Judgment in two general petitions filed by HaMoked: HCJ recommends broadening the criteria for “settlement” in the West Bank by Palestinians from the Gaza Strip and instructs the state to explain why it should not refrain from forcibly removing to Gaza Palestinians who moved to the West Bank before 2005
The West Bank and the Gaza Strip are a single territorial unit. Palestinians from these two areas share the same national identity, language and history. Their lives are interwoven through familial, cultural and economic ties. Despite this, Israel takes unilateral, drastic measures designed to separate between Palestinians living in the Gaza Strip and those living in the West Bank.
In 2010, HaMoked filed two general petitions against Israel’s separation policy. Despite the fact that the petitions addressed different issues, the court decided to hear them together.
On March 15, 2010, HaMoked petitioned the High Court of Justice
(HCJ) along with 12 other organizations, asking it to order the state to revoke the military procedure that limits travel by Palestinians from Gaza to the West Bank and determines that Palestinians from Gaza would be allowed to “settle” in the West Bank only in extreme, exceptional humanitarian cases and only if they fulfill a number of rigid, almost impossible, prerequisites.
On May 25, 2010, HaMoked petitioned the HCJ
along with 15 other organizations, asking it to order Israel to cease the forcible removal to Gaza of Palestinians who live in the West Bank and whose address was not updated by Israel in its copy of the population registry.
On May 24, 2012, the court issued its judgment in the two petitions
The court dismissed the first petition regarding the procedure for “settlement” by Gazans in the West Bank. The court found no cause for intervention in Israel’s policy. However, the court did find that the military must use its discretion in a manner that would reduce the injury caused to Palestinians and that it must act in accordance with a number of comments made by the court and intended to broaden the criteria for “settlement”.
The justices held that Israel’s restrictive policy causes harm to Palestinians who are not involved in terrorism and that it “separates, sometimes artificially, between Palestinians who live in the two areas and who wish to maintain or create normal family relations”. Though they ruled that Israel must hold on to its discretion with respect to travel between the two parts of the Occupied Palestinian Territories, the justices held that travel from Gaza to the West Bank must not be entirely blocked and that restricting travel to a limited number of “humanitarian exceptions”, such as orphans and people who require nursing care, is too rigid, particularly in light of a clause in the procedure which makes settlement even by these “humanitarian exceptions” subject to them having no other relatives in Gaza.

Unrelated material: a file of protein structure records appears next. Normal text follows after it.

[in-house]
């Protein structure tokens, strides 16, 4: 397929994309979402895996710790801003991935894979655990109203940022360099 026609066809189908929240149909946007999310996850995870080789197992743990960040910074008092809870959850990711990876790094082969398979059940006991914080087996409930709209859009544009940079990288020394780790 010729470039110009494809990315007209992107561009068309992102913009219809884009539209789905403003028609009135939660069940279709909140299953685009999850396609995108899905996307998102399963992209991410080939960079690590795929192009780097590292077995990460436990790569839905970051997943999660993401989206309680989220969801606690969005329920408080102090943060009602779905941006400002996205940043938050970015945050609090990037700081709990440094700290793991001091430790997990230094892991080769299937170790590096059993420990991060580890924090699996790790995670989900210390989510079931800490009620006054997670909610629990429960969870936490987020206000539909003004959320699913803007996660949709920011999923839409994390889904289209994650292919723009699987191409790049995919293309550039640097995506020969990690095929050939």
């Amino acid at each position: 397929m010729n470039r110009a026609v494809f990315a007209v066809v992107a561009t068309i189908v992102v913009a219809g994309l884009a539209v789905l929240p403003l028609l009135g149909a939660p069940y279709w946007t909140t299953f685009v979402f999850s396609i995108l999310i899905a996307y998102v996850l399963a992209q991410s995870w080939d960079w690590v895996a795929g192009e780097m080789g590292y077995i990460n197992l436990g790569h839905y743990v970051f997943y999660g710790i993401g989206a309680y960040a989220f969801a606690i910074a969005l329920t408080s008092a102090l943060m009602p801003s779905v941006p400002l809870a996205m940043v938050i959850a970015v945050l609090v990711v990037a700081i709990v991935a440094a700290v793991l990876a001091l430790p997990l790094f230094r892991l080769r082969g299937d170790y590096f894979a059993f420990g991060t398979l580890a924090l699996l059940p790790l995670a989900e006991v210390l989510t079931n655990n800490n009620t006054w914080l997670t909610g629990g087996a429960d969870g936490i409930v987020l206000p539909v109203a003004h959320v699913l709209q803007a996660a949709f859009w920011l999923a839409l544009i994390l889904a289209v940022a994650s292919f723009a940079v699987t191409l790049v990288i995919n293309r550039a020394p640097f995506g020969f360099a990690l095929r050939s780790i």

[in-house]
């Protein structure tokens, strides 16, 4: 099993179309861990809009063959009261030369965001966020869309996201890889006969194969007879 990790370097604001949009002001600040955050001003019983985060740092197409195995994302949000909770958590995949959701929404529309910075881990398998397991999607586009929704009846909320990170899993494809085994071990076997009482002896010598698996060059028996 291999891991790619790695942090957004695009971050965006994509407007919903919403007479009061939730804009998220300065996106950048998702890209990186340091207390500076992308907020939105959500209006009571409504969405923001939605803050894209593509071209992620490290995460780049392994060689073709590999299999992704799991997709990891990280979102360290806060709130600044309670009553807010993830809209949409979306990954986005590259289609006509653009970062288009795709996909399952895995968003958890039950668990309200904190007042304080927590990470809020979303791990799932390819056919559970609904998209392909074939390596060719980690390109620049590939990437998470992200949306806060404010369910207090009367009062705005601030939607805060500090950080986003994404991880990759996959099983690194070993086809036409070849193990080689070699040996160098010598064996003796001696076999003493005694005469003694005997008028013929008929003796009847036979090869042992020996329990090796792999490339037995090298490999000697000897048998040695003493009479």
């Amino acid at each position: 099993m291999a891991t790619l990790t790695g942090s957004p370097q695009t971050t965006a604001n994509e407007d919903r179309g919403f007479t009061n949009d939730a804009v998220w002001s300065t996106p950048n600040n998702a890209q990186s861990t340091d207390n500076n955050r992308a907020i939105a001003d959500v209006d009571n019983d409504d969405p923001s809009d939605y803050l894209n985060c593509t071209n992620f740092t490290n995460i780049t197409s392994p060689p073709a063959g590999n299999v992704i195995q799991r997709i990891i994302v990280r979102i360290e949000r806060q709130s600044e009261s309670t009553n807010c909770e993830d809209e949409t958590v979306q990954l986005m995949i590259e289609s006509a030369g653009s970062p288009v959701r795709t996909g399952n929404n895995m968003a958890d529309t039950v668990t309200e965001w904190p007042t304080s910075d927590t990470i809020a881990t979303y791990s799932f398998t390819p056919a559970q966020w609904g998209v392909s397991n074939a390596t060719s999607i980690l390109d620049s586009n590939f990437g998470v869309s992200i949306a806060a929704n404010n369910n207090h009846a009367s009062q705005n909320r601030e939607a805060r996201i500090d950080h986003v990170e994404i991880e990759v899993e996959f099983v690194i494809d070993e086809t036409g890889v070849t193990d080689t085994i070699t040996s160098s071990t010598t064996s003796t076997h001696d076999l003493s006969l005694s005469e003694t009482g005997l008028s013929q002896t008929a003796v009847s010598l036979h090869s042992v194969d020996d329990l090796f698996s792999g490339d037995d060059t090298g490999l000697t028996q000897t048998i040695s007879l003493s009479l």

The court also expressed reservations about the section of the procedure that stipulates that family ties, even of the first degree, do not, in and of themselves, constitute humanitarian grounds for settling in the West Bank. The court ruled that applications for settlement in the context of marriage should not be automatically blocked. The justices recommended the army consider the overall circumstances of the couple and give these circumstances their proper weight when making a decision whether the Gazan spouse would be allowed to move to the West Bank.
In the second petition, regarding the updating of addresses in the Israeli copy of the population registry, the court issued an order nisi instructing the state to explain why it would not refrain from forcibly removing to Gaza Palestinians whose registered address is there, but who moved to the West Bank before the disengagement in 2005. The court issued the order after the army clarified that it does not remove Palestinians who are registered in Gaza but moved to the West Bank before 2000 and after it reviewed figures provided by the army, which indicate that there are tens of thousands of Palestinians living in the West Bank today with outdated addresses. The court’s decision makes no reference to Palestinians who moved to the West Bank after 2005 and does not explain why that year was chosen as the determinant of whether someone would be forcibly removed from the West Bank to Gaza simply on the basis of his or her registered address.